Most of the estimated 16 million adults who live with depression find little relief with antidepressants. This is a problem that most researchers say lies in the way the disease is diagnosed.
In modern-day psychiatry, depression is diagnosed from a list of criteria. If a patient exhibits low mood and four additional symptoms from a list of nine, they are considered to be clinically depressed. However, depression is often not this black and white. Diagnosing depression from a list of nine very different and specific symptoms has led psychiatrists to use the same medication and treatment methods for a disease that manifests very differently from person to person. One individual might be gaining weight and sleeping a lot, while another might be losing weight and feeling anxious much of the time. However, under today’s protocol, both of these individuals would receive the same types of treatment for their depression.
It is this problem that led Conor Liston, a neurobiologist at Weill Cornell Medicine, to study the neurobiology of depression. Liston and his team realized that the current generalized approach to understanding depression has hindered patients from getting treatment that is tailored to their specific needs. In a recent study, Liston and his colleagues set out to find distinguishing characteristics for different types of depression in the form of biological markers.
In Liston’s study, over one thousand fMRI scans of both depressed and non-depressed individuals were analyzed. For each subject, the researchers analyzed 258 brain areas, measuring how strong the connections were within each area of the brain. Researchers found that one brain area, called the subgenual cingulate cortex, has unusually strong connections with other regions of the brain in people who are depressed. This conclusion led Liston and his team to identify four subtypes of depression. The first two subtypes tend to exhibit more fatigue, while the other two subtypes exhibit more restlessness.
This subtyping has implications for both pharmaceutical treatment and different types of therapy. For example, Liston and his colleagues found that individuals that experienced more fatigue with their depression were more likely to benefit from a newer therapy called transcranial magnetic stimulation, or TMS. This method produces small electrical currents in certain areas of the brain, and is usually reserved for individuals who haven’t been responsive to antidepressants. However, because of the identification of different subtypes of depression, Liston and his team are hoping to be able to tell which individuals will not be responsive to antidepressants at all. He is then hoping to develop a method where the physician could scan the patient’s brain through fMRI and target the under-stimulated areas of the brain with more specificity.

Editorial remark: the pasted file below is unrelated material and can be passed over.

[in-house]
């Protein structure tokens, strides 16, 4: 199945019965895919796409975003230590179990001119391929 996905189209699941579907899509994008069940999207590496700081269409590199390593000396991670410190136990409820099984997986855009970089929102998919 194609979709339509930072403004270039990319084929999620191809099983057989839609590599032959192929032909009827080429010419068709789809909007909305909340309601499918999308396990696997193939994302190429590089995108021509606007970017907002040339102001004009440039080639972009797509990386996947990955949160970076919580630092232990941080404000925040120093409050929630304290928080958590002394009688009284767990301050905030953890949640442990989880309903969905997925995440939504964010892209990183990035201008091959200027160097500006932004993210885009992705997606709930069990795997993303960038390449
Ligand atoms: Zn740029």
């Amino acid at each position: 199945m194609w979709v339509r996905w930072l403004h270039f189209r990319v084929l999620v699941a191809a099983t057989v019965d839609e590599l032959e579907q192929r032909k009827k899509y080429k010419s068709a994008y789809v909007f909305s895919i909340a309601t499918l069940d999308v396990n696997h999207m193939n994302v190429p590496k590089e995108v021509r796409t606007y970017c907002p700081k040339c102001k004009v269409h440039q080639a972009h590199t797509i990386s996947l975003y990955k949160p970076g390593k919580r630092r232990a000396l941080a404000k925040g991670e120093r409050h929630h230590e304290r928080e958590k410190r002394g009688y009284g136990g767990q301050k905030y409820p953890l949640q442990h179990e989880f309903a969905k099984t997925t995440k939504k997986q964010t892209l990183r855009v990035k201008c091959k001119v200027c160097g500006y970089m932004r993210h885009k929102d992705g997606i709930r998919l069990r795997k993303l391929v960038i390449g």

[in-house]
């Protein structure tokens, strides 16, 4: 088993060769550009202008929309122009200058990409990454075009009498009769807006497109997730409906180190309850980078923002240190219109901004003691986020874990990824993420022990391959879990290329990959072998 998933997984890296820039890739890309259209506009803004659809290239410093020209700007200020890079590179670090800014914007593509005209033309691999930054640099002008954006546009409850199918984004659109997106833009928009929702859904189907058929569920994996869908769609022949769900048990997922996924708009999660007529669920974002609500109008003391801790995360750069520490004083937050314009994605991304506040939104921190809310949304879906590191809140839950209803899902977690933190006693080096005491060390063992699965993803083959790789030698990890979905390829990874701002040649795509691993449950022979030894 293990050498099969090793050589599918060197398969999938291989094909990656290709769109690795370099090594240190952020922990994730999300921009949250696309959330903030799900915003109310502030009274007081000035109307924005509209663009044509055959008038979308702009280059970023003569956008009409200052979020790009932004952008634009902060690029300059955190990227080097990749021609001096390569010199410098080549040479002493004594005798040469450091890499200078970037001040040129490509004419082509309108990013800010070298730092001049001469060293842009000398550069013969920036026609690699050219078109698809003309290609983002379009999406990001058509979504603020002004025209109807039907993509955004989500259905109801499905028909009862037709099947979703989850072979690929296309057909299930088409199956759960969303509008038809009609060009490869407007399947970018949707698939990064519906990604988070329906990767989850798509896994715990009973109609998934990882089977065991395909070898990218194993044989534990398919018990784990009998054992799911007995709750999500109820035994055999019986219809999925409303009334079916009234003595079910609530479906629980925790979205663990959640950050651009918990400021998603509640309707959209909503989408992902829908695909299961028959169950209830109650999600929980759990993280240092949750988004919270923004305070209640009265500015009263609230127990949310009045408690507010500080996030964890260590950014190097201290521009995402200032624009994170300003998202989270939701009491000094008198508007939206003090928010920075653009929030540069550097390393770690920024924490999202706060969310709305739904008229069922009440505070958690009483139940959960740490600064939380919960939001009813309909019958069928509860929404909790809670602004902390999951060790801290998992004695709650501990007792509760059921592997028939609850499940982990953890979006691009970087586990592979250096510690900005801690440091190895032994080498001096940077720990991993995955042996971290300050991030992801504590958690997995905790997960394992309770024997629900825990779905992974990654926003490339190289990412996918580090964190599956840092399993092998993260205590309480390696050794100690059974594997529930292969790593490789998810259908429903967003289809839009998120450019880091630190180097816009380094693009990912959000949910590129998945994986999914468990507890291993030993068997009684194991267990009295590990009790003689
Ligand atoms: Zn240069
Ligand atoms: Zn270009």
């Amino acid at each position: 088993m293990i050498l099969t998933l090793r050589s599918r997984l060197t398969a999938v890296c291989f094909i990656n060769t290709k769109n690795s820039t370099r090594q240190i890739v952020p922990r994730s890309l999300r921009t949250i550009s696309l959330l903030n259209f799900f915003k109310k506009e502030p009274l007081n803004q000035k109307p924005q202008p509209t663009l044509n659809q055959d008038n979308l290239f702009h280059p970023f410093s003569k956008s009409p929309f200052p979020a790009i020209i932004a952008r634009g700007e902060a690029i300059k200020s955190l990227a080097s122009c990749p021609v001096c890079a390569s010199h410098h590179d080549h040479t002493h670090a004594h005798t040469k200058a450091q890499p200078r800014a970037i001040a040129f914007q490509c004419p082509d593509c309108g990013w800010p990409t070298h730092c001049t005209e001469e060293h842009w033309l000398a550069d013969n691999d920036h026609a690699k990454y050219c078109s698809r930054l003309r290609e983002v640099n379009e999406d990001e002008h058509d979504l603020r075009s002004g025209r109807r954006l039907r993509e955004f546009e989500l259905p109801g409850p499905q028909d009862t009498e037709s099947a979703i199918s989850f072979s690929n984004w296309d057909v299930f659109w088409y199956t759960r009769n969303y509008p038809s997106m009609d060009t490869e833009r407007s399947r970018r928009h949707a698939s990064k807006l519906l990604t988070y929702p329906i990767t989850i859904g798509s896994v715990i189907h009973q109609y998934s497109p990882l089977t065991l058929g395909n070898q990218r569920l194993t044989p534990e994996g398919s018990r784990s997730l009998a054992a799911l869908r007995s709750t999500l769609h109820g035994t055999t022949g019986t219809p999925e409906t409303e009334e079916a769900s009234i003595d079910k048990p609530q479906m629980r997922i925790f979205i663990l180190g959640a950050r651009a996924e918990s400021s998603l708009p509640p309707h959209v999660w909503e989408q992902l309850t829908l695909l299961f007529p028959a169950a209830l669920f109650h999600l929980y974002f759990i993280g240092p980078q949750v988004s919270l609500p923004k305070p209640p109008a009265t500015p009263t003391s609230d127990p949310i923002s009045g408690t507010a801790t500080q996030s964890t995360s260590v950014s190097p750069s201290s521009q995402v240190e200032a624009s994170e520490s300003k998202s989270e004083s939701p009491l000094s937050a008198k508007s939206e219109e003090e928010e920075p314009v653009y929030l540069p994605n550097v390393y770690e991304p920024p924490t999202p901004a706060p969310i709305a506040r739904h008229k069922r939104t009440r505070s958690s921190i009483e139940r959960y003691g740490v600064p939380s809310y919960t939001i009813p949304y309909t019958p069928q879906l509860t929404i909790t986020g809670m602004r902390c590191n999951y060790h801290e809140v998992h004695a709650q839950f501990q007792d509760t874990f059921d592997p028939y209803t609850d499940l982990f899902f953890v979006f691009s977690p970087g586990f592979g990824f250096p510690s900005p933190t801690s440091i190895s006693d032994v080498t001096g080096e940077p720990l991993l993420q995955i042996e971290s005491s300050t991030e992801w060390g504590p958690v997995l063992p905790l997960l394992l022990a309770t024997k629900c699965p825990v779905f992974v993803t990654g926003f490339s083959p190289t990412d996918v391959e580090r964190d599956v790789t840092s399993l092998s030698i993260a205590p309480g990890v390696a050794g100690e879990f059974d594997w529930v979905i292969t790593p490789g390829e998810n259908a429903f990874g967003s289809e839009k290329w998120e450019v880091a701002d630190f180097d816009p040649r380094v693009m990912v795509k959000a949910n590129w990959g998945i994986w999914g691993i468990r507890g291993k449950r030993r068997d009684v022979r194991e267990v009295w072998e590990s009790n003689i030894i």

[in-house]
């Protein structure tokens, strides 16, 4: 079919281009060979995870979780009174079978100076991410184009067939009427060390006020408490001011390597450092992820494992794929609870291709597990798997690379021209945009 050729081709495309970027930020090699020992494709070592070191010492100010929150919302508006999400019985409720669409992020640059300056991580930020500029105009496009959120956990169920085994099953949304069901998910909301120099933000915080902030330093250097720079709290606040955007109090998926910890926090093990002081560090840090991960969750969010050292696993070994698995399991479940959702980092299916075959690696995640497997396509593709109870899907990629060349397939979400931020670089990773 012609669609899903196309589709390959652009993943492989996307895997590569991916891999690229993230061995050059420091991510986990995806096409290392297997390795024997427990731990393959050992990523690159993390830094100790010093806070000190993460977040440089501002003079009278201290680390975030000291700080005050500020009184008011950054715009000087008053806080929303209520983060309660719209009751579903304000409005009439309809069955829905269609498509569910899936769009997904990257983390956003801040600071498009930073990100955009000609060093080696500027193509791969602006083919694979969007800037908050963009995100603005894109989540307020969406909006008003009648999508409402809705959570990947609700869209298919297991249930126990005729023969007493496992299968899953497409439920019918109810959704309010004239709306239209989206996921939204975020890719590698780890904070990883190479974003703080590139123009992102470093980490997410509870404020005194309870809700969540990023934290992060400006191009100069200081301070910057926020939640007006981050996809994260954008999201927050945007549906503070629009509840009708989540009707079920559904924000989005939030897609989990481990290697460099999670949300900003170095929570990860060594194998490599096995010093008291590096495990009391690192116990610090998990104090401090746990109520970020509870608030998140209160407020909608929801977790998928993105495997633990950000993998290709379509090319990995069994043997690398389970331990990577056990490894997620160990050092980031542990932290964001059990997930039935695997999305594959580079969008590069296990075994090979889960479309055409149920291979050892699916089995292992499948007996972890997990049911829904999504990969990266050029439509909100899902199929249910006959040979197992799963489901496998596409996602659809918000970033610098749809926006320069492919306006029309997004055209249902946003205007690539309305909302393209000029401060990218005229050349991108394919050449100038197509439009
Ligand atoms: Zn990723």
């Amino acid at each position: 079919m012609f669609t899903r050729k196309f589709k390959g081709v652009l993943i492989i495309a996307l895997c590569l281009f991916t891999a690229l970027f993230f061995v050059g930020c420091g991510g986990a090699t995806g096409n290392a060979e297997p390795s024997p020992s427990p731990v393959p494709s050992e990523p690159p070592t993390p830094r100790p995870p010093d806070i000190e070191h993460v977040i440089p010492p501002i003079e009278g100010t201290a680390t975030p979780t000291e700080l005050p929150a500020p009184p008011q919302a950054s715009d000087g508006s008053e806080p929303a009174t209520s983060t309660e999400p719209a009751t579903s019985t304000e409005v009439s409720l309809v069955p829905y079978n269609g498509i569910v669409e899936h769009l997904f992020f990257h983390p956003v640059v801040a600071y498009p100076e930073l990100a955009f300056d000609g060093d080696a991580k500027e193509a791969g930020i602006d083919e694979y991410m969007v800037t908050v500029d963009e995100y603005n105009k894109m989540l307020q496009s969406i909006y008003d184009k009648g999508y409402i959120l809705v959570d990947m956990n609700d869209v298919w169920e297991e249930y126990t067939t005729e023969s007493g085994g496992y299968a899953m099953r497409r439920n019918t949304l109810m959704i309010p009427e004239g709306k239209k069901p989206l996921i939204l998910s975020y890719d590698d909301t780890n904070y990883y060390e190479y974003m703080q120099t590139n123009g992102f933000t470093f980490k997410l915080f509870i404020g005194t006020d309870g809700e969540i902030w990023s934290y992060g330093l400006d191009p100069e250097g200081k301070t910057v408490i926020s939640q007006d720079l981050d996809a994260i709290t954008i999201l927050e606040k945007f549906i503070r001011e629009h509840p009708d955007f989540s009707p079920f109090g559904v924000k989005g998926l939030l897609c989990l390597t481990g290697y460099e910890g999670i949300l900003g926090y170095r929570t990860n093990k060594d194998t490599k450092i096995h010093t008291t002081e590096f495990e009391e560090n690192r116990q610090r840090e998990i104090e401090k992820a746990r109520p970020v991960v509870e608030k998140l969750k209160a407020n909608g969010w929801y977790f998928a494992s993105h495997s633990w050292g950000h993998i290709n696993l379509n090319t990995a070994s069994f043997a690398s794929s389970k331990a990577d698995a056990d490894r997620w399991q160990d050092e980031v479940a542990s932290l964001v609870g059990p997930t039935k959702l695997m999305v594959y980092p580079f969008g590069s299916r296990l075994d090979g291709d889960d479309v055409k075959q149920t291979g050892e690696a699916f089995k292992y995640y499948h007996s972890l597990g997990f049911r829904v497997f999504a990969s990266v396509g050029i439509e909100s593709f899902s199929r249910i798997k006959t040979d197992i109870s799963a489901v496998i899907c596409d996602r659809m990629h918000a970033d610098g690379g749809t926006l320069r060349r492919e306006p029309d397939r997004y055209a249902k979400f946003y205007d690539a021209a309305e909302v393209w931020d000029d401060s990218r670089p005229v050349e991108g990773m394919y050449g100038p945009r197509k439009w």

This new avenue of treatment and therapy will open up more avenues to treatment than just antidepressants and therapy. Hopefully, more Americans will be able to find treatment that is tailored to their specific depression symptoms, and fewer individuals will continue to suffer in silence.
Drysdale, A. T., Grosenick, L., Downar, J., Dunlop, K., Mansouri, F., Meng, Y., … Liston, C. (2016). Resting-state connectivity biomarkers define neurophysiological subtypes of depression. Nature Medicine, 23(1), 28-38. doi:10.1038/nm.4246
Liston, C., Chen, A. C., Zebley, B. D., Drysdale, A. T., Gordon, R., Leuchter, B., … Dubin, M. J. (2014). Default mode network mechanisms of transcranial magnetic stimulation in depression. Biological Psychiatry, 76(7), 517-526. doi:10.1016/j.biopsych.2014.01.023